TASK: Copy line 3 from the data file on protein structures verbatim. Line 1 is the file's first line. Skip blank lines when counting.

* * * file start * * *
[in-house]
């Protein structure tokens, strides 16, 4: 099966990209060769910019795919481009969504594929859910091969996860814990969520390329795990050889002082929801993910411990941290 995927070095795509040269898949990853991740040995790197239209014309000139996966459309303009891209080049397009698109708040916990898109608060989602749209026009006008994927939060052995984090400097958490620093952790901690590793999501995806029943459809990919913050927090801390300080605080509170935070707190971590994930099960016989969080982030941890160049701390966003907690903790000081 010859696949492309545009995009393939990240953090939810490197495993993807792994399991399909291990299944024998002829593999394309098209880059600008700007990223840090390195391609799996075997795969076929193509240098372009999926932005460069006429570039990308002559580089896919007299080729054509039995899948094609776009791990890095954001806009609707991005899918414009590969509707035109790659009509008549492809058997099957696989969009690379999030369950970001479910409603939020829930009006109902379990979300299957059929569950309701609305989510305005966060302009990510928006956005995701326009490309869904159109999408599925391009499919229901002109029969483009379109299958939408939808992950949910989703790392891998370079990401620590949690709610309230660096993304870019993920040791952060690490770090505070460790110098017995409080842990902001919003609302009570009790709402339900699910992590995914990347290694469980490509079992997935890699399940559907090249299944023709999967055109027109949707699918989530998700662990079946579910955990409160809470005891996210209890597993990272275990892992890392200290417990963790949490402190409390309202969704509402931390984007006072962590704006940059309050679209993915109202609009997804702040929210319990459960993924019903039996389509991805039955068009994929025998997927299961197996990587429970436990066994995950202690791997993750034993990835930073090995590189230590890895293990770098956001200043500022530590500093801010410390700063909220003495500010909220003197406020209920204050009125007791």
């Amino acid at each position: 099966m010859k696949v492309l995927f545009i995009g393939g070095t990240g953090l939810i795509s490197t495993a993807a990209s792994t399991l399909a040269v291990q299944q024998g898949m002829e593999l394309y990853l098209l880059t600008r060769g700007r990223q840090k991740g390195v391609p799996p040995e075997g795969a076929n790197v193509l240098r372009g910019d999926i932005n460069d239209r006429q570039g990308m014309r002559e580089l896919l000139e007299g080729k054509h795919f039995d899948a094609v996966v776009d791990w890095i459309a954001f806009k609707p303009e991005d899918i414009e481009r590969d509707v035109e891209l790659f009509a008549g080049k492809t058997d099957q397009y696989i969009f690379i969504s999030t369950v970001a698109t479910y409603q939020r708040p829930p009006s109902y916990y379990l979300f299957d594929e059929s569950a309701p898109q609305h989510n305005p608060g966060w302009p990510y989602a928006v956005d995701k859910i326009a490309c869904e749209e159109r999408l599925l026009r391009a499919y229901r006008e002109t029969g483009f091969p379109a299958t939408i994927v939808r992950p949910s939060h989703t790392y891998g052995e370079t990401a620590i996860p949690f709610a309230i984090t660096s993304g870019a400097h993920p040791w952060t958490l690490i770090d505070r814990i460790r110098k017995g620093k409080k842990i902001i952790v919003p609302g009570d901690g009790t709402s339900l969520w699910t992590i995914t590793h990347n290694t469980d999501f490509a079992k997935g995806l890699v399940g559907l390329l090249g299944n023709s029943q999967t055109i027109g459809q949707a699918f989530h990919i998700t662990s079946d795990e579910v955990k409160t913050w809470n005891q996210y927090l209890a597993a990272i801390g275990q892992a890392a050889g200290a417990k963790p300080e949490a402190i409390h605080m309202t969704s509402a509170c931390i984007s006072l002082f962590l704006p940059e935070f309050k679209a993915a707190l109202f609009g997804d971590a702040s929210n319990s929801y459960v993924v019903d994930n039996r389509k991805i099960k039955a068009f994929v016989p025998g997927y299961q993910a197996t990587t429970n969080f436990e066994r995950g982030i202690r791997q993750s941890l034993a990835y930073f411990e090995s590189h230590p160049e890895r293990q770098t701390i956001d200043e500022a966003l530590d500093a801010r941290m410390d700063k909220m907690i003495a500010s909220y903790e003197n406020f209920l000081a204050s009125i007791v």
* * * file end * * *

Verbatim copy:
């Amino acid at each position: 099966m010859k696949v492309l995927f545009i995009g393939g070095t990240g953090l939810i795509s490197t495993a993807a990209s792994t399991l399909a040269v291990q299944q024998g898949m002829e593999l394309y990853l098209l880059t600008r060769g700007r990223q840090k991740g390195v391609p799996p040995e075997g795969a076929n790197v193509l240098r372009g910019d999926i932005n460069d239209r006429q570039g990308m014309r002559e580089l896919l000139e007299g080729k054509h795919f039995d899948a094609v996966v776009d791990w890095i459309a954001f806009k609707p303009e991005d899918i414009e481009r590969d509707v035109e891209l790659f009509a008549g080049k492809t058997d099957q397009y696989i969009f690379i969504s999030t369950v970001a698109t479910y409603q939020r708040p829930p009006s109902y916990y379990l979300f299957d594929e059929s569950a309701p898109q609305h989510n305005p608060g966060w302009p990510y989602a928006v956005d995701k859910i326009a490309c869904e749209e159109r999408l599925l026009r391009a499919y229901r006008e002109t029969g483009f091969p379109a299958t939408i994927v939808r992950p949910s939060h989703t790392y891998g052995e370079t990401a620590i996860p949690f709610a309230i984090t660096s993304g870019a400097h993920p040791w952060t958490l690490i770090d505070r814990i460790r110098k017995g620093k409080k842990i902001i952790v919003p609302g009570d901690g009790t709402s339900l969520w699910t992590i995914t590793h990347n290694t469980d999501f490509a079992k997935g995806l890699v399940g559907l390329l090249g299944n023709s029943q999967t055109i027109g459809q949707a699918f989530h990919i998700t662990s079946d795990e579910v955990k409160t913050w809470n005891q996210y927090l209890a597993a990272i801390g275990q892992a890392a050889g200290a417990k963790p300080e949490a402190i409390h605080m309202t969704s509402a509170c931390i984007s006072l002082f962590l704006p940059e935070f309050k679209a993915a707190l109202f609009g997804d971590a702040s929210n319990s929801y459960v993924v019903d994930n039996r389509k991805i099960k039955a068009f994929v016989p025998g997927y299961q993910a197996t990587t429970n969080f436990e066994r995950g982030i202690r791997q993750s941890l034993a990835y930073f411990e090995s590189h230590p160049e890895r293990q770098t701390i956001d200043e500022a966003l530590d500093a801010r941290m410390d700063k909220m907690i003495a500010s909220y903790e003197n406020f209920l000081a204050s009125i007791v």